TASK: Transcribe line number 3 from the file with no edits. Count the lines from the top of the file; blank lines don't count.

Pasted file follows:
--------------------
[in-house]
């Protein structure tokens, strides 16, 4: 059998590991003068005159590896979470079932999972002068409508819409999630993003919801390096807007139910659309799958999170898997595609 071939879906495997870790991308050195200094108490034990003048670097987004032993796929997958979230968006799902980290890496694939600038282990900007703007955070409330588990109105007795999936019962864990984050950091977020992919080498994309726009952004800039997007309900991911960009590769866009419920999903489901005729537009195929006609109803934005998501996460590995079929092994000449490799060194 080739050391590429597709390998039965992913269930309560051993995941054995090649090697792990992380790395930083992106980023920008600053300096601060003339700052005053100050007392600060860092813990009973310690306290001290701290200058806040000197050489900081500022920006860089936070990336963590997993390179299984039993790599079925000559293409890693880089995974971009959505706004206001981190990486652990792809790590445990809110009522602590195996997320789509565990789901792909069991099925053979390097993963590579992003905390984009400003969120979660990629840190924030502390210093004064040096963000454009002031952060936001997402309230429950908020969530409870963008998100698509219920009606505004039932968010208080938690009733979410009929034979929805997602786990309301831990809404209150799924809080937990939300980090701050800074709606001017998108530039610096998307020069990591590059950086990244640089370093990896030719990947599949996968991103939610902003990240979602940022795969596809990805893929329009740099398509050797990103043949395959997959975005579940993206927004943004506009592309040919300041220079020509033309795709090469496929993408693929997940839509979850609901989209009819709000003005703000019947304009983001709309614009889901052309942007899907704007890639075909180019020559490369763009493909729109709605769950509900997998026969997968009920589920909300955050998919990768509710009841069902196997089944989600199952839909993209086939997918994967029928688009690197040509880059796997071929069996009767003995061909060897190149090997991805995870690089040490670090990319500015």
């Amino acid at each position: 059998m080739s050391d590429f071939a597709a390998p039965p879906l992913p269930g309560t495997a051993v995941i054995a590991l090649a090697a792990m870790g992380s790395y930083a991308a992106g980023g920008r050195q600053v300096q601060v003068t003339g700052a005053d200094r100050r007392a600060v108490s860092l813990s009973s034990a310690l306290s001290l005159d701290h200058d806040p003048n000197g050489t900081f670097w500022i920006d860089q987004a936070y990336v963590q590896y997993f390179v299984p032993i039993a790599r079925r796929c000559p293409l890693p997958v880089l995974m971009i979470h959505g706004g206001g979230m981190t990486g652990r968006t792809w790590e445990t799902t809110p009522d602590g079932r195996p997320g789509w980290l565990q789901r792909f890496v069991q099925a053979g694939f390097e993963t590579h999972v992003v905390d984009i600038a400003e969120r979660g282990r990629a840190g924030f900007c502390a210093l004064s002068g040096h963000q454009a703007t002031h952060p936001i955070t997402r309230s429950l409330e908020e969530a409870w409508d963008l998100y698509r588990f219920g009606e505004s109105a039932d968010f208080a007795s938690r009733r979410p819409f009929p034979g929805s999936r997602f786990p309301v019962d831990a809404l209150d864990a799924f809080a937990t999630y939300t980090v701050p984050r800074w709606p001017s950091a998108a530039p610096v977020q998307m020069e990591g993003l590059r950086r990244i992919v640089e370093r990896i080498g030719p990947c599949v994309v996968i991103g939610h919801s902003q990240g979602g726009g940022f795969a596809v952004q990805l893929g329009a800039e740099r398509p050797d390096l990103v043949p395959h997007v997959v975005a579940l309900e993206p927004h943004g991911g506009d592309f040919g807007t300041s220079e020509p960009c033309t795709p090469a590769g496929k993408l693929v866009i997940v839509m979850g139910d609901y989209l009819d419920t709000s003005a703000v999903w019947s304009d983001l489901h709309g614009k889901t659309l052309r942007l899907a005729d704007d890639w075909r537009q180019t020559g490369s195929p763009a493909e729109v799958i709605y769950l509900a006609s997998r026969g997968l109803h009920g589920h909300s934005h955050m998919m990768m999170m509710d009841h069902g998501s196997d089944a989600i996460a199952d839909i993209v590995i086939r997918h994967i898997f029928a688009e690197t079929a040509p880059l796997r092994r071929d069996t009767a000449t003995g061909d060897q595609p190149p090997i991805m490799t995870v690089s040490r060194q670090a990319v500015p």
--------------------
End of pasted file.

């Amino acid at each position: 059998m080739s050391d590429f071939a597709a390998p039965p879906l992913p269930g309560t495997a051993v995941i054995a590991l090649a090697a792990m870790g992380s790395y930083a991308a992106g980023g920008r050195q600053v300096q601060v003068t003339g700052a005053d200094r100050r007392a600060v108490s860092l813990s009973s034990a310690l306290s001290l005159d701290h200058d806040p003048n000197g050489t900081f670097w500022i920006d860089q987004a936070y990336v963590q590896y997993f390179v299984p032993i039993a790599r079925r796929c000559p293409l890693p997958v880089l995974m971009i979470h959505g706004g206001g979230m981190t990486g652990r968006t792809w790590e445990t799902t809110p009522d602590g079932r195996p997320g789509w980290l565990q789901r792909f890496v069991q099925a053979g694939f390097e993963t590579h999972v992003v905390d984009i600038a400003e969120r979660g282990r990629a840190g924030f900007c502390a210093l004064s002068g040096h963000q454009a703007t002031h952060p936001i955070t997402r309230s429950l409330e908020e969530a409870w409508d963008l998100y698509r588990f219920g009606e505004s109105a039932d968010f208080a007795s938690r009733r979410p819409f009929p034979g929805s999936r997602f786990p309301v019962d831990a809404l209150d864990a799924f809080a937990t999630y939300t980090v701050p984050r800074w709606p001017s950091a998108a530039p610096v977020q998307m020069e990591g993003l590059r950086r990244i992919v640089e370093r990896i080498g030719p990947c599949v994309v996968i991103g939610h919801s902003q990240g979602g726009g940022f795969a596809v952004q990805l893929g329009a800039e740099r398509p050797d390096l990103v043949p395959h997007v997959v975005a579940l309900e993206p927004h943004g991911g506009d592309f040919g807007t300041s220079e020509p960009c033309t795709p090469a590769g496929k993408l693929v866009i997940v839509m979850g139910d609901y989209l009819d419920t709000s003005a703000v999903w019947s304009d983001l489901h709309g614009k889901t659309l052309r942007l899907a005729d704007d890639w075909r537009q180019t020559g490369s195929p763009a493909e729109v799958i709605y769950l509900a006609s997998r026969g997968l109803h009920g589920h909300s934005h955050m998919m990768m999170m509710d009841h069902g998501s196997d089944a989600i996460a199952d839909i993209v590995i086939r997918h994967i898997f029928a688009e690197t079929a040509p880059l796997r092994r071929d069996t009767a000449t003995g061909d060897q595609p190149p090997i991805m490799t995870v690089s040490r060194q670090a990319v500015p």